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Creators, Conquerors and Citizens: A History of Ancient Greece

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"We Greeks are one in blood and one in language; we have temples to the gods and religious rites in common, and a common way of life." Herodotus

Throughout the course of ancient Greek civilization, there always existed a sense of shared culture among the many Greek communities scattered throughout the Mediterranean. During the Classical (479-338) and Hellenistic (338-30) periods, the countless individual poleis of the Archaic period gradually came together in leagues and alliances, and finally were more or less united when they fell under the Roman empire.

But what is fascinating about this process is how much resistance there was to it. The Greeks found it impossible to unify when faced with common enemies. Even under Roman rule the Greek cities still bickered. Acts of union — going back to the legendary Trojan War — were widely celebrated, but made little practical difference. If the Greeks knew that they were kin, why is Greek history so often the history of their internecine wars and other forms of competition with one another? This is the question acclaimed historian Robin Waterfield sets out to explore in Creators, Conquerors, and Citizens.

This extraordinary contradiction — the recognition that they were all Greeks, but the deep-seated reluctance to unify — is at the heart of this ambitious new history. The culmination of a lifetime of research, Waterfield gives a comprehensive account of seven hundred years, from the emergence of the Greeks around 750 BCE to the downfall of the last of the Greco-Macedonian kingdoms in 30 BCE, looking at political, military, social, and cultural history.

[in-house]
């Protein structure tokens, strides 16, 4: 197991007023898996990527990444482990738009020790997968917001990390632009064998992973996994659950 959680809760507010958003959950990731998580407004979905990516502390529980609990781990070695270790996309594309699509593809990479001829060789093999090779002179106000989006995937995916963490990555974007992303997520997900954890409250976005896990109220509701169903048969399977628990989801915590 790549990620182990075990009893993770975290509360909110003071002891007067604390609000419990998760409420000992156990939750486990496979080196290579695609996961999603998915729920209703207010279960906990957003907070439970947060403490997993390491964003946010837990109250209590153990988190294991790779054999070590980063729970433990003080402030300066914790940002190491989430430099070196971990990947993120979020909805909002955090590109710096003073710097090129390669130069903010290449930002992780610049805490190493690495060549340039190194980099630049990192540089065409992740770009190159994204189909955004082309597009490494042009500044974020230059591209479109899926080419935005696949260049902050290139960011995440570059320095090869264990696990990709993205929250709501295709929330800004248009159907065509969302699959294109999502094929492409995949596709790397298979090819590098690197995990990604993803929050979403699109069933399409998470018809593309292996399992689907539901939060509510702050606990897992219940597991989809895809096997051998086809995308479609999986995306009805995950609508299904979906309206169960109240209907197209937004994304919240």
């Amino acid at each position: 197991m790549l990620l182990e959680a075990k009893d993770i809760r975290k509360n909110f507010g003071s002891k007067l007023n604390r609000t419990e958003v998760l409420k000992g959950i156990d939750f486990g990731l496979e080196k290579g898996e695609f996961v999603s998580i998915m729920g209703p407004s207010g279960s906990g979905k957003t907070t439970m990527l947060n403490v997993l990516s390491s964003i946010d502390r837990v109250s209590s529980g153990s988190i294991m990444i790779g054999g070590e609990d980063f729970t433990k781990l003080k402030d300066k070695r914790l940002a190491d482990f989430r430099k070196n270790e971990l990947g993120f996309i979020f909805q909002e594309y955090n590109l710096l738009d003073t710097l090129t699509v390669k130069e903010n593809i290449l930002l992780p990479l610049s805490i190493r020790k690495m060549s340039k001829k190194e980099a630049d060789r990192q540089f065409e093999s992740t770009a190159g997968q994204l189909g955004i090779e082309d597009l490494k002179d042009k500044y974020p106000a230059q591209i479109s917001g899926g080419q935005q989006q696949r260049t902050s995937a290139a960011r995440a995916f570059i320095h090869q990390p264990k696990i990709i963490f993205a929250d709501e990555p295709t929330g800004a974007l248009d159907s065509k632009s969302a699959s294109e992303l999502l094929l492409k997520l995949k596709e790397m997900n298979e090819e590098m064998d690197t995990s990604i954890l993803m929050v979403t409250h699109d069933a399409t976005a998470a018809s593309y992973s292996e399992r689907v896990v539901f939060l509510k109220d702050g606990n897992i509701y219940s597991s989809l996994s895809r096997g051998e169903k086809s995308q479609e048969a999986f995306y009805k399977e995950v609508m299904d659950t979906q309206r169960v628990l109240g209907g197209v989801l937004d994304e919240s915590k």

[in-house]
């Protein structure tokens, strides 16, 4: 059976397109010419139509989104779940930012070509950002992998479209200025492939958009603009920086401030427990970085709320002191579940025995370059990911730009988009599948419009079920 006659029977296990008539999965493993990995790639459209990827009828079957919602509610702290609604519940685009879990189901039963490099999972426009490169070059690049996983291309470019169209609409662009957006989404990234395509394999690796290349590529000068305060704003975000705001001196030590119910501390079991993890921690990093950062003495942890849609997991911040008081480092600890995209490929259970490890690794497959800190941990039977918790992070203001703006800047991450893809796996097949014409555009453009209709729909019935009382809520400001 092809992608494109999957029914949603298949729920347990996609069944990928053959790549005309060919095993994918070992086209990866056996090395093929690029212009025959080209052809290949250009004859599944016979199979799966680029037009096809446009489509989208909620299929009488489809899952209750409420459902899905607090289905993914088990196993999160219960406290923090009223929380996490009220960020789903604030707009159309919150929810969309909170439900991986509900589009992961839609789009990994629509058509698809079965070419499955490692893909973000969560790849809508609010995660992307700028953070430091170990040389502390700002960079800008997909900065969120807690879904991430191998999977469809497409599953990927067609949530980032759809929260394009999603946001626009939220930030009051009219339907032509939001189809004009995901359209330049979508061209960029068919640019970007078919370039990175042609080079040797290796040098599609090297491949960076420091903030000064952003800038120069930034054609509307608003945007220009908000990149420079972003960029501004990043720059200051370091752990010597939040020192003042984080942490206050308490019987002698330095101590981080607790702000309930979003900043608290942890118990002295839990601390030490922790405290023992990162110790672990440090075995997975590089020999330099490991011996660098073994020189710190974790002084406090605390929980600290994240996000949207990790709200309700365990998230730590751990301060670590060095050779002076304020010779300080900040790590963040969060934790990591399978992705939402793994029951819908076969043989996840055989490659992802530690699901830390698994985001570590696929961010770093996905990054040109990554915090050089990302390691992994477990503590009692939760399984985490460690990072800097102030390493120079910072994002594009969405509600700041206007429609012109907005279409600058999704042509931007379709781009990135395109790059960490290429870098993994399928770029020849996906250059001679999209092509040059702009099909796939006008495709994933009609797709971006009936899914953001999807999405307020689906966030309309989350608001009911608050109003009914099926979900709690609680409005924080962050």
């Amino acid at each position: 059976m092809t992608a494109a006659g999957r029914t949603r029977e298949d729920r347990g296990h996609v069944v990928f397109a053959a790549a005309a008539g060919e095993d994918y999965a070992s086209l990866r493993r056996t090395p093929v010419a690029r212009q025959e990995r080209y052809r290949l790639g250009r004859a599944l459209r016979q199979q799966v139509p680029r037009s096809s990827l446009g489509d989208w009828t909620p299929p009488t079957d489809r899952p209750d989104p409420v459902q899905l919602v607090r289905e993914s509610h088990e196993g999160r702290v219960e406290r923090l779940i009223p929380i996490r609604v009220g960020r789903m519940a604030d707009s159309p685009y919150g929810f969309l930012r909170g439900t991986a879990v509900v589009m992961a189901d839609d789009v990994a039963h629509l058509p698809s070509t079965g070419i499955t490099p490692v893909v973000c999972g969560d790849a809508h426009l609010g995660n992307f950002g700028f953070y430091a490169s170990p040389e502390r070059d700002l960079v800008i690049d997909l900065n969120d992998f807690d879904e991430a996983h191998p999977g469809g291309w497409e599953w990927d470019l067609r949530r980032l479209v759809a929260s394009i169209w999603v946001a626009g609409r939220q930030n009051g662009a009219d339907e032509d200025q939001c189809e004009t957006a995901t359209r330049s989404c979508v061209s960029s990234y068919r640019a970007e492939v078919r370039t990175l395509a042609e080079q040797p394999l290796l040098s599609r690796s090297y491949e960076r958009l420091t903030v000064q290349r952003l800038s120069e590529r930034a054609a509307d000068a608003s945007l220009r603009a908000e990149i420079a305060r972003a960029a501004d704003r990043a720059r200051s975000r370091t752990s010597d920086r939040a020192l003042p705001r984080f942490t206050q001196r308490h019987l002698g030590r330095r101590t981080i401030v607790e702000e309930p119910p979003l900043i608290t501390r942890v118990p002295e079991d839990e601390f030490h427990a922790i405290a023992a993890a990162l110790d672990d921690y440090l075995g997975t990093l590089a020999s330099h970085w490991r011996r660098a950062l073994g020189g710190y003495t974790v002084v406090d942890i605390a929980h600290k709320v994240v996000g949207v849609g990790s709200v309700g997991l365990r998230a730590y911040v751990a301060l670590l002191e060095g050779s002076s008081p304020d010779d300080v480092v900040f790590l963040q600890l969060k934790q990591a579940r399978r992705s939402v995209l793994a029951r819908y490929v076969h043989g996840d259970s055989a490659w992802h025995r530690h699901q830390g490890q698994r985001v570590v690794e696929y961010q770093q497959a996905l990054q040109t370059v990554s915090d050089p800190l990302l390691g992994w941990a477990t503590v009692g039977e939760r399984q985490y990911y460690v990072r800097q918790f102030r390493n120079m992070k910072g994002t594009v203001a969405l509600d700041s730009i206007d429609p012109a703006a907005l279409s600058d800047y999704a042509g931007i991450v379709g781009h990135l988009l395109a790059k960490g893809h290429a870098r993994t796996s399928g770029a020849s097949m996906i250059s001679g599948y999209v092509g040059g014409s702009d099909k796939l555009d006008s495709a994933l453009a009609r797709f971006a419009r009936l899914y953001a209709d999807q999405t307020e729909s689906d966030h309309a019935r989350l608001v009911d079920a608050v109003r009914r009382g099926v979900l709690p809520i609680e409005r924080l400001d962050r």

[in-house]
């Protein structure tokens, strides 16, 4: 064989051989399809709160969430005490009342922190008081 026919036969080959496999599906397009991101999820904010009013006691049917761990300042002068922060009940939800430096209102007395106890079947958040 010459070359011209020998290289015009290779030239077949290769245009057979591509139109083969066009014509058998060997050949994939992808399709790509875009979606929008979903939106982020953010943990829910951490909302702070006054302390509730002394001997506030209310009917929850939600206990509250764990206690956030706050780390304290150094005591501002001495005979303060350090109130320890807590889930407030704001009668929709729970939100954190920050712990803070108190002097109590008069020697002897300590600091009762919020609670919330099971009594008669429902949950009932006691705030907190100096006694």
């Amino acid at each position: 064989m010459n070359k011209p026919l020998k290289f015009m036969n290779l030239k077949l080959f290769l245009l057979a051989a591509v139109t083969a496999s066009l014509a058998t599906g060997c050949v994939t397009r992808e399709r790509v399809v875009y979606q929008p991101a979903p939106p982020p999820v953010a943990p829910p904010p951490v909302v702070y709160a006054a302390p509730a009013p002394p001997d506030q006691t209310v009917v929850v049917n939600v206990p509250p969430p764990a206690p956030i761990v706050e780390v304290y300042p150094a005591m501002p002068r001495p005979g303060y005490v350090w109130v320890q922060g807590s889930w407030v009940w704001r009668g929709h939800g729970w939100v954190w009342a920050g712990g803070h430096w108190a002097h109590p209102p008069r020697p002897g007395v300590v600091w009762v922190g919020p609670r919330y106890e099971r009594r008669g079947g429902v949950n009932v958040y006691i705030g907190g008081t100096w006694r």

Author: Waterfield Robin
Pages: 544
ISBN: 9780198727880
Cover: Hardback
Edition Number: 1
Release Year: 2018

Preface and Acknowledgements

List of Illustrations
List of Maps
Chronology and King Lists
Introduction I: Historical Background
Introduction II: Environmental Background
ACT I: The Archaic Period (c. 750-480): The Formation of States
1: The Emergence of the Greeks in the Mediterranean
2: Aristocracy and the Archaic State
3: The Archaic Greek World
4: Athens in the Seventh and Sixth Centuries
5: The Athenian Democratic Revolution
6: Sparta
7: Greek Religion
8: The Persian Wars
9: The Greeks at War
ACT II: The Classical Period (479-323): A Tale, Mainly, of Two Cities
10: The Delian League
11: The Economy of Greece
12: Periclean Athens
13: Women, Sexuality, and Family Life
14: The Peloponnesian War
15: Socrates and the Thirty Tyrants
16: The Futility of War
17: Athens and Macedon
18: Alexander the Great
19: The Instability of Syracuse
ACT III: The Hellenistic Period (323-30): Greeks, Macedonians, and Romans
20: The Successor Kingdoms
21: Greeks and Macedonians in the Third Century
22: The Greek Cities in the New World
23: Life and Culture in the Hellenistic World
24: The Roman Conquest
25: A Feat of Imagination
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Robin Waterfield is an independent scholar, living in southern Greece. In addition to more than twenty-five translations of works of Greek literature, he is the author of numerous books, most recently Dividing the Spoils: The War for Alexander the Great's Empire (2011) and Taken at the Flood: The Roman Conquest of Greece (2014), also published by Oxford University Press.

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